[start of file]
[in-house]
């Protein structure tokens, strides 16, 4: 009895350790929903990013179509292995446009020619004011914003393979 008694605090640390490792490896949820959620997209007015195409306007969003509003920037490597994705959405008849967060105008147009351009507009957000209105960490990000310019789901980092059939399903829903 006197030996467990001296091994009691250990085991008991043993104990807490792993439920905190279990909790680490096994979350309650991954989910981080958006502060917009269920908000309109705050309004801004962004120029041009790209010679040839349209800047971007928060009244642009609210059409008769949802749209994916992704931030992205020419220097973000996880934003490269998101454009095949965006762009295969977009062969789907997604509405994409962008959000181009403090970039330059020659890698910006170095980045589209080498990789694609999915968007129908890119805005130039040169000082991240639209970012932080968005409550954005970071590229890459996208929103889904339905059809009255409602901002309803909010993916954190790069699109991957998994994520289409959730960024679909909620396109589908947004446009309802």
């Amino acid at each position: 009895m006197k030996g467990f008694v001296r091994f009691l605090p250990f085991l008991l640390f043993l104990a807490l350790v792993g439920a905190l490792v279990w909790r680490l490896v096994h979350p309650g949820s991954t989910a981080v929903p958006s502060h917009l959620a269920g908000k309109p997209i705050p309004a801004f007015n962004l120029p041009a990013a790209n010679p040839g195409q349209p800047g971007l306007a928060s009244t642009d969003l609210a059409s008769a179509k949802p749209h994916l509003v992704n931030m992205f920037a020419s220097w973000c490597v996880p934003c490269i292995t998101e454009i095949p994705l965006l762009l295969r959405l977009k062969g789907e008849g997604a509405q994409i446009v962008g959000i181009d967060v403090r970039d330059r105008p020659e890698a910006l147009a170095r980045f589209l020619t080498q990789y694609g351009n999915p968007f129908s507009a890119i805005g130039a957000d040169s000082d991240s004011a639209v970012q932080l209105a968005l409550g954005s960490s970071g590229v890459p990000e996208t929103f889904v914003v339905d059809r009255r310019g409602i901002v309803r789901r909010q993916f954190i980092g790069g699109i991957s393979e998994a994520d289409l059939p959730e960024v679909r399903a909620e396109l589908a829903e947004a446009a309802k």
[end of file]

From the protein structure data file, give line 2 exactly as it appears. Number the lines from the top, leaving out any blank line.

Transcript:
């Protein structure tokens, strides 16, 4: 009895350790929903990013179509292995446009020619004011914003393979 008694605090640390490792490896949820959620997209007015195409306007969003509003920037490597994705959405008849967060105008147009351009507009957000209105960490990000310019789901980092059939399903829903 006197030996467990001296091994009691250990085991008991043993104990807490792993439920905190279990909790680490096994979350309650991954989910981080958006502060917009269920908000309109705050309004801004962004120029041009790209010679040839349209800047971007928060009244642009609210059409008769949802749209994916992704931030992205020419220097973000996880934003490269998101454009095949965006762009295969977009062969789907997604509405994409962008959000181009403090970039330059020659890698910006170095980045589209080498990789694609999915968007129908890119805005130039040169000082991240639209970012932080968005409550954005970071590229890459996208929103889904339905059809009255409602901002309803909010993916954190790069699109991957998994994520289409959730960024679909909620396109589908947004446009309802």